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Mixing genders: how to build a team that fosters innovation?

Mixité de genre. Comment bien composer un groupe pour favoriser l’innovation
Published on
25 March 2019

A mixed gender team can have a positive impact on the generation of creative ideas within a group, and in particular, the generation of divergent ideas that can lead to innovation. However, the ideas also have to be recognized and well-received by team members and the organization! A recent study explored the impact of gender balance in terms of team creativity.

The research was carried out by Séverine Le Loarne-Lemaire, a professor and researcher at Grenoble Ecole de Management and head of the FERE Chair (Women and Economic Renewal, and Guy Parmentier, an associate professor and director of the innovation department at IAE Université Grenoble Alpes.

Interview: Your joint research is based on two experimental studies carried out with 99 professionals and 463 students respectively. What did you notice in terms of business habits surrounding gender balance in groups?

The business and consulting worlds see gender balance as a positive factor for groups as the more there’s diversity, the more new ideas are generated. However, this isn’t necessarily the case. There will often be innovative ideas, but the selection of ideas by the mixed group and the organization will not necessarily includes ideas suggested by women.

Your study also analyzed the impact of an evaluators gender on the evaluation of new ideas. What were the results?

The study carried out by Guy Parmentier notably demonstrated that men and women don’t evaluate ideas in the same way. It’s not necessarily conscious discrimination, but rather that women tend to evaluate ideas in a more strict and meticulous manner than men.

As a result, it’s important to be aware of an evaluator’s potential subjective perspective and discuss this issue. We’re also going further in our research to understand what processes could help balance this difference and whether that would be a positive change.

You also highlight that men and women evaluate their own creative ideas in a different manner...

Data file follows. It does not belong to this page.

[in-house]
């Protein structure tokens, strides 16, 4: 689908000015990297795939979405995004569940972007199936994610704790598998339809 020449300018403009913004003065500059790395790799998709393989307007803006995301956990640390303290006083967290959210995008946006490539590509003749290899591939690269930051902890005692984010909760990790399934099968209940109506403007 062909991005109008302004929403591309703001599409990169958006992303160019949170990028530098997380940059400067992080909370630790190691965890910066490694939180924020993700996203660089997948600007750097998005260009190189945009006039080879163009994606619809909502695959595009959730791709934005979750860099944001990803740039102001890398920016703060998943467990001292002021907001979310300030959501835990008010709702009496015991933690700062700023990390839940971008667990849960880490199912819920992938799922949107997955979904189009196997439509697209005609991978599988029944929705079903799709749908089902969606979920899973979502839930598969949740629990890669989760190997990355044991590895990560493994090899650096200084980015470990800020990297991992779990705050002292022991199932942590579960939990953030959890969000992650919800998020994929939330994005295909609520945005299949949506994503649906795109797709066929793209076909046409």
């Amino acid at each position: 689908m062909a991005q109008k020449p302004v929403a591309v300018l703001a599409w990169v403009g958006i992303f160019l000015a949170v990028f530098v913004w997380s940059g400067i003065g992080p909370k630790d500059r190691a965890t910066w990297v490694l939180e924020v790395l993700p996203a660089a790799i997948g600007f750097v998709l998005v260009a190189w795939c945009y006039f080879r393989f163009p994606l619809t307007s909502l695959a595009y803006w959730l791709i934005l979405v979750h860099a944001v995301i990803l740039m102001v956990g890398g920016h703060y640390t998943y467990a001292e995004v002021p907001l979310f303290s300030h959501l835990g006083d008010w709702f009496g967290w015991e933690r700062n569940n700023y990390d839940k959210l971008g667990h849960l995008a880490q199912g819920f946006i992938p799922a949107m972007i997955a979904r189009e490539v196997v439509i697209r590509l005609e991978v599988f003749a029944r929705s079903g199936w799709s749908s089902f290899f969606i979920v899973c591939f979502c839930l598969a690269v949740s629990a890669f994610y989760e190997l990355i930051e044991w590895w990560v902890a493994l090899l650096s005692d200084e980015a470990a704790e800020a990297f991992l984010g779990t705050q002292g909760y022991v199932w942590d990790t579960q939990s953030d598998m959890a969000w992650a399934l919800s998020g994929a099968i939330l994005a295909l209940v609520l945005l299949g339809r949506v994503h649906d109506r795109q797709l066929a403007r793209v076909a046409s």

Our results demonstrated that ideas shared by women in small groups, especially mixed groups, are rarely selected. This could be due to the fact some women might not defend their ideas as well as men or they may simply evaluate others’ ideas as better than their own. Women will give a lower evaluation to their own ideas versus those of a man despite the fact that a blind jury evaluation cannot distinguish if male or female creative ideas are better or worse.

Why do you believe there is such a difference between how men and women evaluate creative idea?

One of the possible reasons is the education of women who are often considered to be more “docile” and “respectful of rules and instructions” than their male counterparts. Another reason is self-esteem. Our research and as well as research by others underlines that women have lower self-efficacy than men. 

How can we overcome this biais?

We have to integrate self-esteem in our considerations of education for young girls. In a previous, slightly provocative article, we suggested the concept of a “special” education for girls. Without actually going that far, the solution really does lie in counteracting the negative opinion women often have of their own achievements (at least in the business world) by increasing mixity in initial education. Research in the field of education highlights that female teachers often unconsciously judge work done by young girls and boys. The idea is also to offer specific support for girls to bolster self-esteem starting during adolescence. Other research we are carrying out demonstrates that this lack of self-esteem is already present by the age of 13!

What is your advice to create a group that fosters innovation?

A gender balanced group can have a positive impact on creative ideas. But if female-created ideas are never selected, then their innovation potential will be wasted. So organizers really have to be aware of this biais right off the bat. As women are more critical of their own ideas than mens’ ideas, we suggest specific support for evaluators to understand this issue. If a first test underlines that important differences in evaluation are present, it is possible to weight grades in order to offer more equitable evaluations.